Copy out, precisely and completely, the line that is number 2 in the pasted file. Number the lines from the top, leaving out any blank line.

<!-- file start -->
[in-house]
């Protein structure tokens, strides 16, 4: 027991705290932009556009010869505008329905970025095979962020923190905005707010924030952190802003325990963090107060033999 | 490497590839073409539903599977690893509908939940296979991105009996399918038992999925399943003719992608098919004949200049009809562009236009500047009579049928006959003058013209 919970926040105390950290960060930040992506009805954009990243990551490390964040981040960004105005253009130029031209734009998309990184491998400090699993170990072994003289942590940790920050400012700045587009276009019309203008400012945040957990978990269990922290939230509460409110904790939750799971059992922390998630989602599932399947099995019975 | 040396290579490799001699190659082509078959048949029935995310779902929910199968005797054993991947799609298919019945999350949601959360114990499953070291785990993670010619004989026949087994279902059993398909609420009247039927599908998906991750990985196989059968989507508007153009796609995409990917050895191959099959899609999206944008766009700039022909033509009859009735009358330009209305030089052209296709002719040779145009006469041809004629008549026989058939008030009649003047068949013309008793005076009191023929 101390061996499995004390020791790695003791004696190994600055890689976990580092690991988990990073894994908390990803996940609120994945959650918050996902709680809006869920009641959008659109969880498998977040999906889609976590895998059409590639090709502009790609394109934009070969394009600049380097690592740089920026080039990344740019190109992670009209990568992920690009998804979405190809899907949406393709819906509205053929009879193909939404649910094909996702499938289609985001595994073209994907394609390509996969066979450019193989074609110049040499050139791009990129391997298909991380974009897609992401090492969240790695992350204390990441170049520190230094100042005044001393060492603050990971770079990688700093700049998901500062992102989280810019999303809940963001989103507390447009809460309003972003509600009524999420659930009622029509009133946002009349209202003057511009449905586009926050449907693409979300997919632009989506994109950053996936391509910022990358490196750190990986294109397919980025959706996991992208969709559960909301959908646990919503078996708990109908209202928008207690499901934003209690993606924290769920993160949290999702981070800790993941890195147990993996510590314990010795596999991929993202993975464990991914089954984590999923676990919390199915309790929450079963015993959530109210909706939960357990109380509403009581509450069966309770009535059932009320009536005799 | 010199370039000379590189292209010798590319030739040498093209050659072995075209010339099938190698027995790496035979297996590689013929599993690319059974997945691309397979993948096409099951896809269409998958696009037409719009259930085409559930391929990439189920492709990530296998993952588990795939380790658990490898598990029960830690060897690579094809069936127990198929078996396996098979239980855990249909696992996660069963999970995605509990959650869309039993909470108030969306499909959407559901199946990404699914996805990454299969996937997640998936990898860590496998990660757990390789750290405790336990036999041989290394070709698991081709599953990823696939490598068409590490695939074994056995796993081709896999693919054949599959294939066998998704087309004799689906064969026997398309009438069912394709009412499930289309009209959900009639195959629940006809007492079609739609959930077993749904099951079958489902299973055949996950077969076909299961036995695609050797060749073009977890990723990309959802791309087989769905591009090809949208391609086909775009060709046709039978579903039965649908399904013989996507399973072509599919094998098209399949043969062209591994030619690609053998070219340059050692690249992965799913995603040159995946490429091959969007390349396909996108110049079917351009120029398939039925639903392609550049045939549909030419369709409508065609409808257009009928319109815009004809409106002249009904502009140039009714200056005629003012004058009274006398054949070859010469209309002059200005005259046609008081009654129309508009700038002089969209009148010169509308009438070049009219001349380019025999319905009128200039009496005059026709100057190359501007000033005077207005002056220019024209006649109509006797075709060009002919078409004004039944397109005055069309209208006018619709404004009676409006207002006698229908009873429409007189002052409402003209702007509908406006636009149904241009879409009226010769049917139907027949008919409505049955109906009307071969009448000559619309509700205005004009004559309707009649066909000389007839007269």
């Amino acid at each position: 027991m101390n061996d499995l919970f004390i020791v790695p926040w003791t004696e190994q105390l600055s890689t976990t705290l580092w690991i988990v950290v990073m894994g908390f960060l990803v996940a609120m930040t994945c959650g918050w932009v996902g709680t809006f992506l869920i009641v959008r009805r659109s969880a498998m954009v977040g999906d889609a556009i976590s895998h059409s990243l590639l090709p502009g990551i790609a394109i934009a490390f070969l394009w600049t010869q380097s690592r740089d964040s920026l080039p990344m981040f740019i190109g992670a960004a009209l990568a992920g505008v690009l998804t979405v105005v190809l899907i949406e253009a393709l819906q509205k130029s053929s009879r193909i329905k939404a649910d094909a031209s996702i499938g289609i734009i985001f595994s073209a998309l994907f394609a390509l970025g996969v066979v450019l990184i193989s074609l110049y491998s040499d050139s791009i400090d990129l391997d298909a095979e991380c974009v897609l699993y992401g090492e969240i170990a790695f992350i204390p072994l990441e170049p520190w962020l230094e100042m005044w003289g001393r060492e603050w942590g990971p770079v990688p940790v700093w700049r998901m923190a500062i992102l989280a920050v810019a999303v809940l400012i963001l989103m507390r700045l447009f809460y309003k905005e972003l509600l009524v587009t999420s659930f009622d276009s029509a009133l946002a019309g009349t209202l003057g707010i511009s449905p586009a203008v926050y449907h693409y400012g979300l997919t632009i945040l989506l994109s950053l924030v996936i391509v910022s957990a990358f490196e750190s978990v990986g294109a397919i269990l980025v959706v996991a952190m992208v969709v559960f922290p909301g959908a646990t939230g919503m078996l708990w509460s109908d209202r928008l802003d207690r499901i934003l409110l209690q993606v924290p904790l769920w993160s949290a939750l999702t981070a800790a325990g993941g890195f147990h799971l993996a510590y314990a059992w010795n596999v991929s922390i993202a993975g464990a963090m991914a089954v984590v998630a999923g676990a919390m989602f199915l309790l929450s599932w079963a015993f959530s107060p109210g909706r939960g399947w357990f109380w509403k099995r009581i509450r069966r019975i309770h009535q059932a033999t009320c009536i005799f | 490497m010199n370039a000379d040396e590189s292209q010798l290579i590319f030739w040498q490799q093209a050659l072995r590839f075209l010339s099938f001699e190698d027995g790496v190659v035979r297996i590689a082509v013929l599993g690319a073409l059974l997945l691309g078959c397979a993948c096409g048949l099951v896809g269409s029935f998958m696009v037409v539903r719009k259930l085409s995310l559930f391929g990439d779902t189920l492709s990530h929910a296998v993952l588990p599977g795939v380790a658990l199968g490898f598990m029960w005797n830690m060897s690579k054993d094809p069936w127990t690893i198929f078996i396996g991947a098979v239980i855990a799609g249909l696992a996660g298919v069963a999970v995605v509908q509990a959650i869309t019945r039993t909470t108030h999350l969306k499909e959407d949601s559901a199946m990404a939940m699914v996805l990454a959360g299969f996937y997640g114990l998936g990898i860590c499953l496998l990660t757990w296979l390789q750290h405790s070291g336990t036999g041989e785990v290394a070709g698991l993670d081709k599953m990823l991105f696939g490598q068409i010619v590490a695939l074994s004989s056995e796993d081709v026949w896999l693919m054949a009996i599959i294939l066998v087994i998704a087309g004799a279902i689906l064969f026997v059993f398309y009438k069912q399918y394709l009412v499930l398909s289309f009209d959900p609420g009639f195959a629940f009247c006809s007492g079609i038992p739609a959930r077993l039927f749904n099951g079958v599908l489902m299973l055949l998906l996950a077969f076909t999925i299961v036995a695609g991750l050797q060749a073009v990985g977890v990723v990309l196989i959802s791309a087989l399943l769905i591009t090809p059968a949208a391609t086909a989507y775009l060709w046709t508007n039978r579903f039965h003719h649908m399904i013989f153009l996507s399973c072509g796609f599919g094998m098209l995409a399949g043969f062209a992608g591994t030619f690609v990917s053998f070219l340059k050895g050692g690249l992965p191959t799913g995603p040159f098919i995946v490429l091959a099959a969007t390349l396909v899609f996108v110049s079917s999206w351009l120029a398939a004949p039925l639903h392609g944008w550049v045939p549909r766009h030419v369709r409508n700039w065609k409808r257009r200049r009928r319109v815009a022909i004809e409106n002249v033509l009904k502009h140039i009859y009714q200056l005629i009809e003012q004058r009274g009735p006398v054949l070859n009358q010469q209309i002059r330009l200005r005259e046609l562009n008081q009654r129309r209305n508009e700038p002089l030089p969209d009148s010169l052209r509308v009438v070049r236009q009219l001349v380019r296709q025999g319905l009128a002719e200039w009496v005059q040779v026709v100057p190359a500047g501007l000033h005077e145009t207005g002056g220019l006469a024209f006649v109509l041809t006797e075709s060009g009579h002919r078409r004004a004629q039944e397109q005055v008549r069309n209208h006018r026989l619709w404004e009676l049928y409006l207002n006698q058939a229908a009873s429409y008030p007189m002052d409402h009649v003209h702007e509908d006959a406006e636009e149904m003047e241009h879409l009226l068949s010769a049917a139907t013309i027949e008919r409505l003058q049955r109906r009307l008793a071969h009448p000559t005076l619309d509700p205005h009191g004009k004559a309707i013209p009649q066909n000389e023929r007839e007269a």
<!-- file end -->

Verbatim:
């Protein structure tokens, strides 16, 4: 027991705290932009556009010869505008329905970025095979962020923190905005707010924030952190802003325990963090107060033999 | 490497590839073409539903599977690893509908939940296979991105009996399918038992999925399943003719992608098919004949200049009809562009236009500047009579049928006959003058013209 919970926040105390950290960060930040992506009805954009990243990551490390964040981040960004105005253009130029031209734009998309990184491998400090699993170990072994003289942590940790920050400012700045587009276009019309203008400012945040957990978990269990922290939230509460409110904790939750799971059992922390998630989602599932399947099995019975 | 040396290579490799001699190659082509078959048949029935995310779902929910199968005797054993991947799609298919019945999350949601959360114990499953070291785990993670010619004989026949087994279902059993398909609420009247039927599908998906991750990985196989059968989507508007153009796609995409990917050895191959099959899609999206944008766009700039022909033509009859009735009358330009209305030089052209296709002719040779145009006469041809004629008549026989058939008030009649003047068949013309008793005076009191023929 101390061996499995004390020791790695003791004696190994600055890689976990580092690991988990990073894994908390990803996940609120994945959650918050996902709680809006869920009641959008659109969880498998977040999906889609976590895998059409590639090709502009790609394109934009070969394009600049380097690592740089920026080039990344740019190109992670009209990568992920690009998804979405190809899907949406393709819906509205053929009879193909939404649910094909996702499938289609985001595994073209994907394609390509996969066979450019193989074609110049040499050139791009990129391997298909991380974009897609992401090492969240790695992350204390990441170049520190230094100042005044001393060492603050990971770079990688700093700049998901500062992102989280810019999303809940963001989103507390447009809460309003972003509600009524999420659930009622029509009133946002009349209202003057511009449905586009926050449907693409979300997919632009989506994109950053996936391509910022990358490196750190990986294109397919980025959706996991992208969709559960909301959908646990919503078996708990109908209202928008207690499901934003209690993606924290769920993160949290999702981070800790993941890195147990993996510590314990010795596999991929993202993975464990991914089954984590999923676990919390199915309790929450079963015993959530109210909706939960357990109380509403009581509450069966309770009535059932009320009536005799 | 010199370039000379590189292209010798590319030739040498093209050659072995075209010339099938190698027995790496035979297996590689013929599993690319059974997945691309397979993948096409099951896809269409998958696009037409719009259930085409559930391929990439189920492709990530296998993952588990795939380790658990490898598990029960830690060897690579094809069936127990198929078996396996098979239980855990249909696992996660069963999970995605509990959650869309039993909470108030969306499909959407559901199946990404699914996805990454299969996937997640998936990898860590496998990660757990390789750290405790336990036999041989290394070709698991081709599953990823696939490598068409590490695939074994056995796993081709896999693919054949599959294939066998998704087309004799689906064969026997398309009438069912394709009412499930289309009209959900009639195959629940006809007492079609739609959930077993749904099951079958489902299973055949996950077969076909299961036995695609050797060749073009977890990723990309959802791309087989769905591009090809949208391609086909775009060709046709039978579903039965649908399904013989996507399973072509599919094998098209399949043969062209591994030619690609053998070219340059050692690249992965799913995603040159995946490429091959969007390349396909996108110049079917351009120029398939039925639903392609550049045939549909030419369709409508065609409808257009009928319109815009004809409106002249009904502009140039009714200056005629003012004058009274006398054949070859010469209309002059200005005259046609008081009654129309508009700038002089969209009148010169509308009438070049009219001349380019025999319905009128200039009496005059026709100057190359501007000033005077207005002056220019024209006649109509006797075709060009002919078409004004039944397109005055069309209208006018619709404004009676409006207002006698229908009873429409007189002052409402003209702007509908406006636009149904241009879409009226010769049917139907027949008919409505049955109906009307071969009448000559619309509700205005004009004559309707009649066909000389007839007269």